Messenger of traditional culture in China's 'Valentine's town'

0 Comment(s)Print E-mail Xinhua, August 5, 2022
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For Chen Yan, 21 and not having had a college education, becoming a cultural worker had never been on her agenda. But foregoing her job in the city to become a performer of her acquainted traditional culture has also stood to reason.

She puts on a bride's red robe and sits in a sedan chair at 10:30 a.m. every day. The wedding procession marches hundreds of meters down the street to the center stage of Shuangshigou Village, where she attends the traditional Chinese wedding ceremony with a "bridegroom" in front of tourists.

The village is under Yunxi County in central China's Hubei Province. Yunxi boasts its geographical relationship with the Qixi Festival, or the Chinese Valentine's Day, which falls on the seventh day of the seventh month of the lunar calendar, and celebrates the legend of the annual meeting between the mythological figures of the Cowherd and the Weaver Girl.

The latest census shows that Qixi culture existed and was inherited in 18 townships under Yunxi. Shuangshigou preserves the ancient appearance of the village and highlights the traditional Chinese marriage customs.

Thursday marks this year's Qixi. After the wedding ceremony performance, Chen went back to the village's souvenir store and began peddling handicrafts. She also weaves at an old-fashioned loom in the store when she is not busy.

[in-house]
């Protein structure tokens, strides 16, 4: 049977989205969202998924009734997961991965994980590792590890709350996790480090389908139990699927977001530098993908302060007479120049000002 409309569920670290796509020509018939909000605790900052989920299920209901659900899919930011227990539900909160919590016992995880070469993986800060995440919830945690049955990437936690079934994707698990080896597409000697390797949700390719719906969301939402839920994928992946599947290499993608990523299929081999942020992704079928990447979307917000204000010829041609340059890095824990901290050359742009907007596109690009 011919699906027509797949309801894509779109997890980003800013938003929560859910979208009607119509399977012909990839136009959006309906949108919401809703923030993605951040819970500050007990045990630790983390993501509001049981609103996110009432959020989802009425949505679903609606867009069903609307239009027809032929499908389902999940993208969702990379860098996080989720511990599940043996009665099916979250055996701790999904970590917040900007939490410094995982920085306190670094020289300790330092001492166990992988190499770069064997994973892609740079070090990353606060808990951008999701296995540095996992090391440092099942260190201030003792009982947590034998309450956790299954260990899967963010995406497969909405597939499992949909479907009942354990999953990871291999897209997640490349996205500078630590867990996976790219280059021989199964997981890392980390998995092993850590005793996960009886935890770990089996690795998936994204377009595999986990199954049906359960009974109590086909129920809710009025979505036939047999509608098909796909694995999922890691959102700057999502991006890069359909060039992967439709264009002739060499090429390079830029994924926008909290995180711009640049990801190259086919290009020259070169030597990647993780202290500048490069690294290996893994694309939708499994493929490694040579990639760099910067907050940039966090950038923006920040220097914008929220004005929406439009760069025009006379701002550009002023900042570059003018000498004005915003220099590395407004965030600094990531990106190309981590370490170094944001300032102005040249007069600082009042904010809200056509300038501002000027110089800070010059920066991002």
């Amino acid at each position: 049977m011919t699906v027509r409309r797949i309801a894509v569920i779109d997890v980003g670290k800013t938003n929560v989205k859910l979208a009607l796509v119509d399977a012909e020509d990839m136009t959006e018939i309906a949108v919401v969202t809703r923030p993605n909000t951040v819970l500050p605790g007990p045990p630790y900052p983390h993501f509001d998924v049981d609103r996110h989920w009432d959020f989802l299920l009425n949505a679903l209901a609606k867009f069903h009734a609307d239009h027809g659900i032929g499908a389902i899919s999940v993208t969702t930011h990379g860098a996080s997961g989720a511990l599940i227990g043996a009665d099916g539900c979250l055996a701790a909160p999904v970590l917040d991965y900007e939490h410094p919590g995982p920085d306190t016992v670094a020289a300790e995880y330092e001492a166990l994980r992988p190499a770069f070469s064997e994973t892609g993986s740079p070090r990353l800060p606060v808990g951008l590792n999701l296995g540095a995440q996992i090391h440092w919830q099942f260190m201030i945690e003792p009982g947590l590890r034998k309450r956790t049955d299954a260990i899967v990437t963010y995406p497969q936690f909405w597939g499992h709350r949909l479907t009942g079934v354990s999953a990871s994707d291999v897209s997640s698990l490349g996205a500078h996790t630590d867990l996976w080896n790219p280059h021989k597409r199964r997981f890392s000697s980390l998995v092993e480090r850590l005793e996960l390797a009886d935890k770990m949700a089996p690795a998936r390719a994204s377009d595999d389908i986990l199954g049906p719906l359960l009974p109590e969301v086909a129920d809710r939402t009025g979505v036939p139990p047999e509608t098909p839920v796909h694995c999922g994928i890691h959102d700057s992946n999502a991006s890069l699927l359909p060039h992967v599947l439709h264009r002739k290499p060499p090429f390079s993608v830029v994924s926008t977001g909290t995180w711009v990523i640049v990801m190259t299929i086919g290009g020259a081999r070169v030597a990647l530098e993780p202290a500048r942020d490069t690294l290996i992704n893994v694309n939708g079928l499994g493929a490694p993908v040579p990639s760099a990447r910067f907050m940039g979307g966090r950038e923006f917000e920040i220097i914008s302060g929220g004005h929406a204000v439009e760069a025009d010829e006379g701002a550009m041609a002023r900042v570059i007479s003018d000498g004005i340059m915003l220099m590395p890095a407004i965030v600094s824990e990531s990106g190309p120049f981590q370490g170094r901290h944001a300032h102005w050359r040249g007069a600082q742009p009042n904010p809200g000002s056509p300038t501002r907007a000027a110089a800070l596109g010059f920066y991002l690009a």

Chen is from a village near Shuangshigou. She left home when she was 15. Two years ago, her parents persuaded her to return as a tourism village themed on Qixi was being built. She has since found the job of "playing bride" with a monthly income of 3,000 yuan (about 442 U.S. dollars).

She said the income from working in the city was higher, but life was difficult and unstable. Seeing that her hometown was developing fast, she decided to go back, not only to be with her parents, but also to do her bit to demonstrate traditional culture to more people.

She got married not long after she was back, and now her son is almost one year old.

"My husband is still a migrant worker in the city. I hope that he will soon find a job back here, or maybe we can start a business together," she said.

As the summer travel season has come, she is particularly dressed up in her pink "hanfu"-- the traditional clothing of the Han ethnic group, sitting beside the loom or walking in the fields, adding a unique scene to the folksy village in the eyes of tourists.

Chen, after leaving school for so many years, picked up the book again and made plans to study traditional poems and mythologies related to Qixi.

Rao Huibing, an operator of the tourist village, said Chen is expected to grow into one of the village's first docents, telling Qixi stories and customs in front of tourists. 

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